Everyone who has been to law school learns about Negligence and the reasonable person standard. This standard is “what a reasonable person would have done in the same or similar circumstances.” However, an insurance agent will be held to a similarly situated insurance agent in the same circumstances.
Continue Reading The Standard of Care Owed by Insurance Agents in the District Of Columbia

In order to succeed on a claim of negligence against an broker/agent for failing to procure insurance, a plaintiff must establish (1) a duty of care; (2) a breach of said duty of care; (3) injury caused by the breach; and (4) actual loss or damage resulting from the injury. Recently the Supreme Court of Wisconsin, in Emer’s Camper Corral, LLC v. Alderman, 391 Wis.2d 674 (2020), addressed the evidence a plaintiff must present under the third factor in order to establish causation.
Continue Reading Insurance Being “Commercially Available” is Not Enough in a Broker/Agent Negligence Action

Last month, I discussed the difference between insurance agents and insurance brokers, and how the actions of insurance agents, (and during limited circumstances, those of insurance brokers), can bind an insurance carrier. Here, I will discuss two different causes of action that may be brought against an insurance broker or an insurance agent: breach of fiduciary duty and negligence.
Continue Reading Breach of a Fiduciary Duty and Negligence by an Insurance Agent or Broker: What is the Difference?

Florida law distinguishes between insurance agents and insurance brokers.1 In Essex Ins. Co. v. Zota, the Florida Supreme Court defined an insurance broker as an individual who “represents the insured by acting as a middleman between the insured and the insurer, soliciting insurance from the public under no employment from any special company…[and] places it with a company selected by the insured.”2 If the insured has no preference as to the company, the broker can select the company.3 An insurance agent, on the other hand, is someone who “represents an insurer under an exclusive employment agreement by the insurance company.”4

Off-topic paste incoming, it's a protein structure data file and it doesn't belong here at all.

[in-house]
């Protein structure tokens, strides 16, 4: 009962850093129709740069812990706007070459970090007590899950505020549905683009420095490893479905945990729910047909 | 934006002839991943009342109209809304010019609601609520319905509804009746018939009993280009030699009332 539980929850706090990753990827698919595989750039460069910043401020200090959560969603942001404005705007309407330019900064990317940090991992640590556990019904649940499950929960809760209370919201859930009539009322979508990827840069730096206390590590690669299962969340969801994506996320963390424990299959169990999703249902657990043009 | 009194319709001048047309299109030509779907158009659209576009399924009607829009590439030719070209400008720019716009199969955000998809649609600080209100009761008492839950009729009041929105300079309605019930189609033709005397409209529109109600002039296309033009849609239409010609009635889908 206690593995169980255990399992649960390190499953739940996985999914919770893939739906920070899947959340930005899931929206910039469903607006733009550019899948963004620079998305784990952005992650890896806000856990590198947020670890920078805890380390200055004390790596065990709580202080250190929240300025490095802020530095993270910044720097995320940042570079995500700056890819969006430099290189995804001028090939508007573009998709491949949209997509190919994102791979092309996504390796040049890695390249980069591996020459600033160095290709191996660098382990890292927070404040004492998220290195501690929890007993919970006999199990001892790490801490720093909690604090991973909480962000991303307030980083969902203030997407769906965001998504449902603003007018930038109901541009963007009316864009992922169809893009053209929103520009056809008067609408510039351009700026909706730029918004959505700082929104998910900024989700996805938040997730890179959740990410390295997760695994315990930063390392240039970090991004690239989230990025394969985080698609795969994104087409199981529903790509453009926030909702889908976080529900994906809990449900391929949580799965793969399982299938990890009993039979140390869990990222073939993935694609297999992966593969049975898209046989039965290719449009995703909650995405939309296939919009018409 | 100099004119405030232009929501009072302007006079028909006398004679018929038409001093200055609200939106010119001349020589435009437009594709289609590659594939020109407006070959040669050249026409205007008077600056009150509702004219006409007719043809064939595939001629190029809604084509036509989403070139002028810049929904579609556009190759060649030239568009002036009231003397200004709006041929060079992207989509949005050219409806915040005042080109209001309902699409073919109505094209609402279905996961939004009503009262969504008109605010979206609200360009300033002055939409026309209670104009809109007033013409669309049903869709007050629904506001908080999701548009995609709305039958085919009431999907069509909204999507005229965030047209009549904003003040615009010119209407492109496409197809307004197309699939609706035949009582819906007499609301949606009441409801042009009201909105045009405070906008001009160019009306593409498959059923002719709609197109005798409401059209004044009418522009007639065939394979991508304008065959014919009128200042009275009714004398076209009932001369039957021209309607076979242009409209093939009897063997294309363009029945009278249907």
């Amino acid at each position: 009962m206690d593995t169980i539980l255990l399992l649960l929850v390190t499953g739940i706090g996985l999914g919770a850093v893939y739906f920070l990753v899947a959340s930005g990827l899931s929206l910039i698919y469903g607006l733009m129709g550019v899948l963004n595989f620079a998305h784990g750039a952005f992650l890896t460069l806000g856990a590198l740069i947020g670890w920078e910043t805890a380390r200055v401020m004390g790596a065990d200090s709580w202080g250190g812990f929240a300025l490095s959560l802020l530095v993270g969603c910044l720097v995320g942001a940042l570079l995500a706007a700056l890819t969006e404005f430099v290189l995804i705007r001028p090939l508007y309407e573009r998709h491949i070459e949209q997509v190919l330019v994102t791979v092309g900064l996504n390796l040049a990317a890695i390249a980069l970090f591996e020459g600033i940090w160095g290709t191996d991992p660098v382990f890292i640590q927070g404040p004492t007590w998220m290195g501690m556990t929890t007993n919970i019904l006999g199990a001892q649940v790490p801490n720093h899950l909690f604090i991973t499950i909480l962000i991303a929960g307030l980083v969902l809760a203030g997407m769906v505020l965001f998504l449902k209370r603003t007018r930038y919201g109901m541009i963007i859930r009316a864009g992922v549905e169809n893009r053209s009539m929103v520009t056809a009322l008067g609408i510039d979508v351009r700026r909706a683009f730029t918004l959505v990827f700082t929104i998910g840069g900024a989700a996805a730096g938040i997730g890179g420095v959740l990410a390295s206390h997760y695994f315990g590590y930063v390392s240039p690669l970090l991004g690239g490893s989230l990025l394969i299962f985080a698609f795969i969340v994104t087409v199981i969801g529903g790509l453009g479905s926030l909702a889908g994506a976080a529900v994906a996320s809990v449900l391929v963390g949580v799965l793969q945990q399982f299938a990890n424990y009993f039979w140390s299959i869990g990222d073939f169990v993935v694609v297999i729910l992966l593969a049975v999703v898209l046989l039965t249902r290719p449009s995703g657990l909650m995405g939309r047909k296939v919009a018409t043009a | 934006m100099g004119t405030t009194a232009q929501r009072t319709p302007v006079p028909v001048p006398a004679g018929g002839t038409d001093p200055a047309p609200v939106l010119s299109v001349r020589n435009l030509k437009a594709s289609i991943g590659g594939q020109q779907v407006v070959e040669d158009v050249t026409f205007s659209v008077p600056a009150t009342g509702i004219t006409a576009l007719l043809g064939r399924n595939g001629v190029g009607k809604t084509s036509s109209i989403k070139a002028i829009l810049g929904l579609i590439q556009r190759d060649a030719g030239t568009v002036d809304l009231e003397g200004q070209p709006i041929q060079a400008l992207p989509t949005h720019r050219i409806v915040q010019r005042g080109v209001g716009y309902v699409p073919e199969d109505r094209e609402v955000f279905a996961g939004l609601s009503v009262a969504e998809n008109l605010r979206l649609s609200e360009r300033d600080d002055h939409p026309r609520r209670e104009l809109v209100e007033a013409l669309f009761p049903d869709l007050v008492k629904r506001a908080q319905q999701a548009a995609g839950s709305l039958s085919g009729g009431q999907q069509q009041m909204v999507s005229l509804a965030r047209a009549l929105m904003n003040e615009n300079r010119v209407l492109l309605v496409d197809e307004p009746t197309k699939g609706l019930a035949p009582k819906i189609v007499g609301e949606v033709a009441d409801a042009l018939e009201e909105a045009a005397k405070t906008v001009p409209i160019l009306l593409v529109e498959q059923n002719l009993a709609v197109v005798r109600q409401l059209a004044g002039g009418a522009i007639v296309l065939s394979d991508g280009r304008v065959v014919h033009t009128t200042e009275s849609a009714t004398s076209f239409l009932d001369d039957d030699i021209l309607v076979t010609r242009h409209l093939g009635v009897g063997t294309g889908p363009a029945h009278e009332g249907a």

Continue Reading When Can an Insurance Carrier be Liable for the Actions of its Agents?

In a recent Opinion,1 the New Jersey Appellate Division affirmed a large grocery store cooperative’s $12 million trial award against its insurance broker for coverage advice that allegedly left its stores exposed to millions of dollars in Superstorm Sandy damage.
Continue Reading Grocery Chain Left Without a Reason to Cry Over Spoiled Milk After Court Affirms Multi-Million Dollar Verdict for Loss from Insurance Broker’s Coverage Advice

My post earlier this week, Are Insurance Agents McDonald’s Order Takers or Professional Advisors? The Massachusetts View, created some buzz. So, I have decided to follow up with insurance agent law in South Carolina where they are having their presidential primary vote today. If a Northern state like Massachusetts follows the “order taker” view, do you have a guess whether a state way down in Dixie will follow the same reasoning?
Continue Reading Is An Insurance Agent an Order Taker or A Professional Advisor? The South Carolina View

One of the first topics anybody should consider before claiming an insurance agent is negligent is the specific state law on the topic. Since virtually all states require people that sell any type of insurance to be licensed, many find it surprising that some states only impose a duty of care as an “order taker” rather a “professional advisor.” So, in Massachusetts, what duty does the law impose?
Continue Reading Are Insurance Agents McDonald’s Order Takers or Professional Advisors? The Massachusetts View

As amazing as it may sound, insurance brokers in California have no duty at law to their customers when procuring insurance to advise of adequate coverage. This includes giving a customer advice on what appropriate policy limits may be, what type of exclusions a policy may contain and appropriate additional living expenses or business income coverage limits. After the outbreak of numerous wild fires in California over the past few years, many insureds have found that they were grossly underinsured. Insureds are presumably asking the question: ‘Why didn’t my broker tell me I did not have sufficient insurance coverage to rebuild my home? Surely my broker must be liable, this is my broker’s only job.’ Unfortunately, in all likelihood, the broker is off the hook.
Continue Reading Checklist for California Insurance Broker Negligence Claims

Brent Winans, Jessica Kirkwood-Alley, David Thompson, and Chip Merlin

David Thompson of the Florida Association of Insurance Agents (FAIA) is a premier insurance agent educator who spends most of his time on the road teaching insurance agents how to ply their trade. This morning, I was on a panel moderated by Thompson, with insurance agent defense attorney Jessica Kirkwood-Alley and insurance expert Brent Winans. The topic was how insurance agents can avoid errors and omissions claims.
Continue Reading Insurance Agents Play An Important Role In Everyday Life